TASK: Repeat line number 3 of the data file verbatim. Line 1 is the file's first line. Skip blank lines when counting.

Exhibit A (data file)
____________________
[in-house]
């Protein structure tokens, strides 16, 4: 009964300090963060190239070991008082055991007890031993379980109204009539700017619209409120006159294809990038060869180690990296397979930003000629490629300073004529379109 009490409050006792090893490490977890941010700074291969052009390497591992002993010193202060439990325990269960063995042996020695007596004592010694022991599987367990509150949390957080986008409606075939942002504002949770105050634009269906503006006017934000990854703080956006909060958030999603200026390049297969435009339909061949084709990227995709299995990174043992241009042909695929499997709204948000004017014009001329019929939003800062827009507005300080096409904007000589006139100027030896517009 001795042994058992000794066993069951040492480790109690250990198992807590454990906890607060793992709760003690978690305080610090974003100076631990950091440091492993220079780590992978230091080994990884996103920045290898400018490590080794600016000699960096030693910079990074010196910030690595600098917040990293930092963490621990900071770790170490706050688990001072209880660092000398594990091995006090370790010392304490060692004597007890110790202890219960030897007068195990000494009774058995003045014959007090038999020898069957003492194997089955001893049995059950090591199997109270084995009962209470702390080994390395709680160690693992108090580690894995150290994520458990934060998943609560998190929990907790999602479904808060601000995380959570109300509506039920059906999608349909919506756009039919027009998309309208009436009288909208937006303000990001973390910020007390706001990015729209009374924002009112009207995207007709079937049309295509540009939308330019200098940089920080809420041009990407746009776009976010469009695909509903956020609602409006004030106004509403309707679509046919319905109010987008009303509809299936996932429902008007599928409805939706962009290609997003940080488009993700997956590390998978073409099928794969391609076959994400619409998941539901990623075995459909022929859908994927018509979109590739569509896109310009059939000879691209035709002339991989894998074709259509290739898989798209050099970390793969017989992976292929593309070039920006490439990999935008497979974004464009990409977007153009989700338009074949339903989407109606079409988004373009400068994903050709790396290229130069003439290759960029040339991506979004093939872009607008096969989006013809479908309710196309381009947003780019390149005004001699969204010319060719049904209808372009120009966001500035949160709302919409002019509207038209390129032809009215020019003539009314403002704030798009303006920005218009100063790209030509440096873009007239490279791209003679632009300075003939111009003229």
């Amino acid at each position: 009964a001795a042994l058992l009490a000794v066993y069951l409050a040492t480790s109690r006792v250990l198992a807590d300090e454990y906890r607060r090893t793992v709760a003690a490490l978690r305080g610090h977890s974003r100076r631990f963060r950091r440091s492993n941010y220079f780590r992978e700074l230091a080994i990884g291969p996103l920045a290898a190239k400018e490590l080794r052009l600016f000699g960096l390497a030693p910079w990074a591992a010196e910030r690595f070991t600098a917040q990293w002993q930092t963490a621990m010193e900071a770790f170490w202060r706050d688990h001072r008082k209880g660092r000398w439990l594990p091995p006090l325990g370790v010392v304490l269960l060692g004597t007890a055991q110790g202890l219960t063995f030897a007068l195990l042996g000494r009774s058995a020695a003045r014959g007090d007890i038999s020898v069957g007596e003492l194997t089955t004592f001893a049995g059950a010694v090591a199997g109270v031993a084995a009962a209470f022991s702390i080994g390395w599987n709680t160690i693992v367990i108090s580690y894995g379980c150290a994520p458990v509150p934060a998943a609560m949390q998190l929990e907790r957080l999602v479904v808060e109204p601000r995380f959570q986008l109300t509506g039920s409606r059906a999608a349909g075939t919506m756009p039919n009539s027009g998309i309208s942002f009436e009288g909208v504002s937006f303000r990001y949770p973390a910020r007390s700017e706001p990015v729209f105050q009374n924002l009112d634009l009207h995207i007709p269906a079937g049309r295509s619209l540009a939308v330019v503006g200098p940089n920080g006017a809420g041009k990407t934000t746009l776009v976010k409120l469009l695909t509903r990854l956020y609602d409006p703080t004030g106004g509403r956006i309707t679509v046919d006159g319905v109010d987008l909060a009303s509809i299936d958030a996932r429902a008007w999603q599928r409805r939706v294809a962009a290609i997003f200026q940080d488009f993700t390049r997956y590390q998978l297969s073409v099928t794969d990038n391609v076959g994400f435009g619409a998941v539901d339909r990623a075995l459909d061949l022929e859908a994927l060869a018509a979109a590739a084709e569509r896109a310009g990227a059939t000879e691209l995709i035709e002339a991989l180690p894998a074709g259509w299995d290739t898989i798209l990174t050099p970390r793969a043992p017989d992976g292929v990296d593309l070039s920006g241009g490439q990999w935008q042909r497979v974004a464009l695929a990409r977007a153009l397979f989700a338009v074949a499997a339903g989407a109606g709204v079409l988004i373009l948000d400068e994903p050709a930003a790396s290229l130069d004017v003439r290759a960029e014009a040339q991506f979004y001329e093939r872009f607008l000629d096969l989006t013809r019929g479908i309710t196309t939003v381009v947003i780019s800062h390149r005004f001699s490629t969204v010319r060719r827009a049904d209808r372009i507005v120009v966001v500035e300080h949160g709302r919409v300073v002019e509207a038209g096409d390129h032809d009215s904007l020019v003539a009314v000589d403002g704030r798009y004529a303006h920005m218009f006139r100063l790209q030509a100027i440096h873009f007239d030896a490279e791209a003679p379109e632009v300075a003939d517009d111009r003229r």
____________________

């Amino acid at each position: 009964a001795a042994l058992l009490a000794v066993y069951l409050a040492t480790s109690r006792v250990l198992a807590d300090e454990y906890r607060r090893t793992v709760a003690a490490l978690r305080g610090h977890s974003r100076r631990f963060r950091r440091s492993n941010y220079f780590r992978e700074l230091a080994i990884g291969p996103l920045a290898a190239k400018e490590l080794r052009l600016f000699g960096l390497a030693p910079w990074a591992a010196e910030r690595f070991t600098a917040q990293w002993q930092t963490a621990m010193e900071a770790f170490w202060r706050d688990h001072r008082k209880g660092r000398w439990l594990p091995p006090l325990g370790v010392v304490l269960l060692g004597t007890a055991q110790g202890l219960t063995f030897a007068l195990l042996g000494r009774s058995a020695a003045r014959g007090d007890i038999s020898v069957g007596e003492l194997t089955t004592f001893a049995g059950a010694v090591a199997g109270v031993a084995a009962a209470f022991s702390i080994g390395w599987n709680t160690i693992v367990i108090s580690y894995g379980c150290a994520p458990v509150p934060a998943a609560m949390q998190l929990e907790r957080l999602v479904v808060e109204p601000r995380f959570q986008l109300t509506g039920s409606r059906a999608a349909g075939t919506m756009p039919n009539s027009g998309i309208s942002f009436e009288g909208v504002s937006f303000r990001y949770p973390a910020r007390s700017e706001p990015v729209f105050q009374n924002l009112d634009l009207h995207i007709p269906a079937g049309r295509s619209l540009a939308v330019v503006g200098p940089n920080g006017a809420g041009k990407t934000t746009l776009v976010k409120l469009l695909t509903r990854l956020y609602d409006p703080t004030g106004g509403r956006i309707t679509v046919d006159g319905v109010d987008l909060a009303s509809i299936d958030a996932r429902a008007w999603q599928r409805r939706v294809a962009a290609i997003f200026q940080d488009f993700t390049r997956y590390q998978l297969s073409v099928t794969d990038n391609v076959g994400f435009g619409a998941v539901d339909r990623a075995l459909d061949l022929e859908a994927l060869a018509a979109a590739a084709e569509r896109a310009g990227a059939t000879e691209l995709i035709e002339a991989l180690p894998a074709g259509w299995d290739t898989i798209l990174t050099p970390r793969a043992p017989d992976g292929v990296d593309l070039s920006g241009g490439q990999w935008q042909r497979v974004a464009l695929a990409r977007a153009l397979f989700a338009v074949a499997a339903g989407a109606g709204v079409l988004i373009l948000d400068e994903p050709a930003a790396s290229l130069d004017v003439r290759a960029e014009a040339q991506f979004y001329e093939r872009f607008l000629d096969l989006t013809r019929g479908i309710t196309t939003v381009v947003i780019s800062h390149r005004f001699s490629t969204v010319r060719r827009a049904d209808r372009i507005v120009v966001v500035e300080h949160g709302r919409v300073v002019e509207a038209g096409d390129h032809d009215s904007l020019v003539a009314v000589d403002g704030r798009y004529a303006h920005m218009f006139r100063l790209q030509a100027i440096h873009f007239d030896a490279e791209a003679p379109e632009v300075a003939d517009d111009r003229r």